According to Zhai Kun, a professor at the School of International Studies and deputy director of the Institute of Area Studies at Peking University, economic and trade exchange could be a priority on the president’s agenda.
Speaking to China Daily, the expert stressed that there is great potential for cooperation in infrastructure development and investment, as well as for harmonization between the Belt and Road Initiative, the Two Corridor Plan and the One Economic Circle in Vietnam.
For his part, Zhou Feng, Executive Dean of the College of International Studies at Nanjing University in the south of the country, stressed that strengthening bilateral relations will help the two parties explore their paths towards modernization.
He added, “The upcoming visit will allow the two countries to better manage their differences and ensure peace and stability in the South China Sea.”
During the visit, Xi will hold separate talks with General Secretary of the Central Committee of the Communist Party of Vietnam Nguyen Phu Trong and President Vu Van Thuong.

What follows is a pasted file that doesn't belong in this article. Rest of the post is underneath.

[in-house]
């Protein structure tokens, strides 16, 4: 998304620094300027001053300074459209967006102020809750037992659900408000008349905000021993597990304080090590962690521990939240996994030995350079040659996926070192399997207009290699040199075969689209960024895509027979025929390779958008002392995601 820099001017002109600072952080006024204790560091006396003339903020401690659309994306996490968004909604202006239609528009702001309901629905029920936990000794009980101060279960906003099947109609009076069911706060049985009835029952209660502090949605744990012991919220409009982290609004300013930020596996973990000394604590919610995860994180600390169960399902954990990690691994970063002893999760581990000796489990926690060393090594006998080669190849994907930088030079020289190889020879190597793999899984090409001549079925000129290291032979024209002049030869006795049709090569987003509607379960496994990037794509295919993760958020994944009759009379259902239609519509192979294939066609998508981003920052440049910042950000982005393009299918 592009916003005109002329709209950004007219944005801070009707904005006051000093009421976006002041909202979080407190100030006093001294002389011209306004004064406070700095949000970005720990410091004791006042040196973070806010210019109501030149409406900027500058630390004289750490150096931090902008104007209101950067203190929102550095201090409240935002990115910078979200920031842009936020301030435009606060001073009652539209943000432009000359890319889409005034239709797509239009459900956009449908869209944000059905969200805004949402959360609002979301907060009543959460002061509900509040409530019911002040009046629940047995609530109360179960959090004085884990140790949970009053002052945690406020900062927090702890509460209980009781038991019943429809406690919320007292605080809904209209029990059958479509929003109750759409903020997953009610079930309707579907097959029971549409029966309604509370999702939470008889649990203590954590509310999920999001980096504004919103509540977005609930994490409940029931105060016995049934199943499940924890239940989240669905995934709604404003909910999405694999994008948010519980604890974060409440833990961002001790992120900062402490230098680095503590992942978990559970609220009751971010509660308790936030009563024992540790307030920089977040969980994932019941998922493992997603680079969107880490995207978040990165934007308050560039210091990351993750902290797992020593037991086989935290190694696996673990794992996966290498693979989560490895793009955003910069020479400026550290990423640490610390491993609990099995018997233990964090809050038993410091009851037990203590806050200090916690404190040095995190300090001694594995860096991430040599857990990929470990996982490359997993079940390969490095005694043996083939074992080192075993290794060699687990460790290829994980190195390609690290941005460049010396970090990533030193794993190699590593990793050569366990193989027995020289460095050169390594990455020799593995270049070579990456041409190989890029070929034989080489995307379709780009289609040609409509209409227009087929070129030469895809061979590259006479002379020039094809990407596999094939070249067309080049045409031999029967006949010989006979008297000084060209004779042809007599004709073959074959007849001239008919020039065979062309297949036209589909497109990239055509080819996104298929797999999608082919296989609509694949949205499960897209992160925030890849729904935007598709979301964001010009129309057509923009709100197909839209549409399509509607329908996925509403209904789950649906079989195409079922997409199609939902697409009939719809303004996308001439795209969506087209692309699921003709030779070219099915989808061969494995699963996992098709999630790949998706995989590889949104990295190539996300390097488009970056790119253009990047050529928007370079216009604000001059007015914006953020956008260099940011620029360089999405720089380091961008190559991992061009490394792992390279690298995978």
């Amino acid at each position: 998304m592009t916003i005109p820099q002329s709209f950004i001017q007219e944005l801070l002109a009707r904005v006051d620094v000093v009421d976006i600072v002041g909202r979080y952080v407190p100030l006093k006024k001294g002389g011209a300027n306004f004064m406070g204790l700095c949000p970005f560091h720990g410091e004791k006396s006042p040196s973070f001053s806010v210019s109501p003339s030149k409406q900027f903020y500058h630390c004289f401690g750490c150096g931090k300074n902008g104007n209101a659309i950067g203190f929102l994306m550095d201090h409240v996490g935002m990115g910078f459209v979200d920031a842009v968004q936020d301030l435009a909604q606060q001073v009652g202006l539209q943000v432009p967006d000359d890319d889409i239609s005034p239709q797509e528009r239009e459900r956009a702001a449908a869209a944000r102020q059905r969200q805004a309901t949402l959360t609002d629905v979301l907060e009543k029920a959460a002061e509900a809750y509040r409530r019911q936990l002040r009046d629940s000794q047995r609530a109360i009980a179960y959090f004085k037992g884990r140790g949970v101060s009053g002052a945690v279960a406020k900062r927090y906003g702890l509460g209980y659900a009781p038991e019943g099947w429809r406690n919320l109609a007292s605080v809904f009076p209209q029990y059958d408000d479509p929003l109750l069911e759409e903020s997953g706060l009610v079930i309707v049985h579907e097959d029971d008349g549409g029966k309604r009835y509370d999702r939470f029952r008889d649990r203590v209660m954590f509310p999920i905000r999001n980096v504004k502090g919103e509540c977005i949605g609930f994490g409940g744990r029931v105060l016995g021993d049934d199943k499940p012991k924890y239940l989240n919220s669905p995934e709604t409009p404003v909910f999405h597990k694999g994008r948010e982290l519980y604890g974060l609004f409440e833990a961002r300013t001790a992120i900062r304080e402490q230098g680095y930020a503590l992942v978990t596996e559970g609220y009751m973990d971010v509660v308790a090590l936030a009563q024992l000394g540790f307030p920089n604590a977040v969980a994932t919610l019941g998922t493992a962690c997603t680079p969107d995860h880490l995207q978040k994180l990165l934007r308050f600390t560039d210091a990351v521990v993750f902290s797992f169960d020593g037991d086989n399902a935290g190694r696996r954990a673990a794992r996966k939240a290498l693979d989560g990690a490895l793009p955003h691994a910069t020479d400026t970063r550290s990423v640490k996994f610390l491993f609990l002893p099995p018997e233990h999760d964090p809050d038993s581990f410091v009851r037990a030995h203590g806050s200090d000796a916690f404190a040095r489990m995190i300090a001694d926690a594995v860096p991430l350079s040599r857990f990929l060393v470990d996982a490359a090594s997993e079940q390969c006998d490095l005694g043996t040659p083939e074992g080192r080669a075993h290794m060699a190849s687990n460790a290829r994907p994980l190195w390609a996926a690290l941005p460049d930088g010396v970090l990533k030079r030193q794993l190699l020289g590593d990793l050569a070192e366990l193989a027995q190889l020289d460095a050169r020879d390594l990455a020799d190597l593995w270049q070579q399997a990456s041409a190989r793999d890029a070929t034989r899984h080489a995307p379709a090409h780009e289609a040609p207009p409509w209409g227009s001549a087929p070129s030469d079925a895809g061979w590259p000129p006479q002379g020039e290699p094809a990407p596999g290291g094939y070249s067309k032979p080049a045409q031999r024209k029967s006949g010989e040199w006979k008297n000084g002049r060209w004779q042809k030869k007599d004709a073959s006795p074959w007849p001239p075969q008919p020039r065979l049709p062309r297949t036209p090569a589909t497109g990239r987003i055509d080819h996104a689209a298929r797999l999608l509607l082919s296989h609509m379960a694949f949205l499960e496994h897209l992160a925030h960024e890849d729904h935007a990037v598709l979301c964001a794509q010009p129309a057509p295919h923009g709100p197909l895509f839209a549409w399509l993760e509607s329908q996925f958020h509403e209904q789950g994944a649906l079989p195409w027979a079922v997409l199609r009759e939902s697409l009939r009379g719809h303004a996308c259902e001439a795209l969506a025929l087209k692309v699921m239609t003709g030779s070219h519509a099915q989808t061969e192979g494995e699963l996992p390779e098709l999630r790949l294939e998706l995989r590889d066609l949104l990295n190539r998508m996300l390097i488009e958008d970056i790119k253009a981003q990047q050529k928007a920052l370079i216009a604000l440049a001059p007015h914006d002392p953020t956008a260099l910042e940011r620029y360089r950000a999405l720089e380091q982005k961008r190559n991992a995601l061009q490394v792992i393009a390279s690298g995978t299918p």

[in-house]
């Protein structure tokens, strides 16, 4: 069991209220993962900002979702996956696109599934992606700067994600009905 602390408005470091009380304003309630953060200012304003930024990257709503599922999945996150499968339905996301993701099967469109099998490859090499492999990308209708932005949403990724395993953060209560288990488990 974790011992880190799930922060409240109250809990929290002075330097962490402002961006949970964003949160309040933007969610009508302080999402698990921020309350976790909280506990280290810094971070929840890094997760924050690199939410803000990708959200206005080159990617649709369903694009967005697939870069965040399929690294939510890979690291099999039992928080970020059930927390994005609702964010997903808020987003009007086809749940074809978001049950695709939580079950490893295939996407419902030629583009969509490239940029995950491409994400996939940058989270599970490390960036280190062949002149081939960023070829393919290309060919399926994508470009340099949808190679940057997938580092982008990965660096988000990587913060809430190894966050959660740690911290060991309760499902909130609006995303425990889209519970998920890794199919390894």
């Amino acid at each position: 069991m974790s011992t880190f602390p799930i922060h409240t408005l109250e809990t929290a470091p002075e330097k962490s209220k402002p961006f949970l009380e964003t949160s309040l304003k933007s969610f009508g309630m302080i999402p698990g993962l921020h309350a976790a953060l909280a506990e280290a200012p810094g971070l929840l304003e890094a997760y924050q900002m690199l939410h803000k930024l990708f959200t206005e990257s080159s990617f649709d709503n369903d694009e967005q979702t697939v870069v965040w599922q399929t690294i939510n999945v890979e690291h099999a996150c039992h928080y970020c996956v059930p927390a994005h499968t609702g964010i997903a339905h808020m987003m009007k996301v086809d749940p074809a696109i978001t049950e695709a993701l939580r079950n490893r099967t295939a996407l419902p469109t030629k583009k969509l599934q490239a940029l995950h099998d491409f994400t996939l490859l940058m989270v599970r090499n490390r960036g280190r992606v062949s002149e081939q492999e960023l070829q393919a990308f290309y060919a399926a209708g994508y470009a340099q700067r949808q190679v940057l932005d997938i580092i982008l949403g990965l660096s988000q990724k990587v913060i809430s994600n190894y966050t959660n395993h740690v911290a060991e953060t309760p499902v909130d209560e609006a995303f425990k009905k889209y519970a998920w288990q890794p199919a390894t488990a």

As part of his agenda, meetings are also scheduled with Vietnamese Prime Minister, Pham Minh Chinh, and National Assembly Speaker, Vuong Dinh Hue.
The Asian giant’s Foreign Ministry announced that “promoting unity and friendship, as well as deepening mutually beneficial cooperation between China and Vietnam, is in line with the common interests of both sides and contributes to maintaining regional and global peace, stability and prosperity.” The day before.
Spokesman Wang Wenbin stressed that the two countries will focus on key sectors such as politics, security, practical cooperation, public opinion, multilateral issues and maritime affairs.
Xi’s last visit to Vietnam was in 2017, when he attended the Asia-Pacific Economic Cooperation summit in the coastal city of Da Nang.
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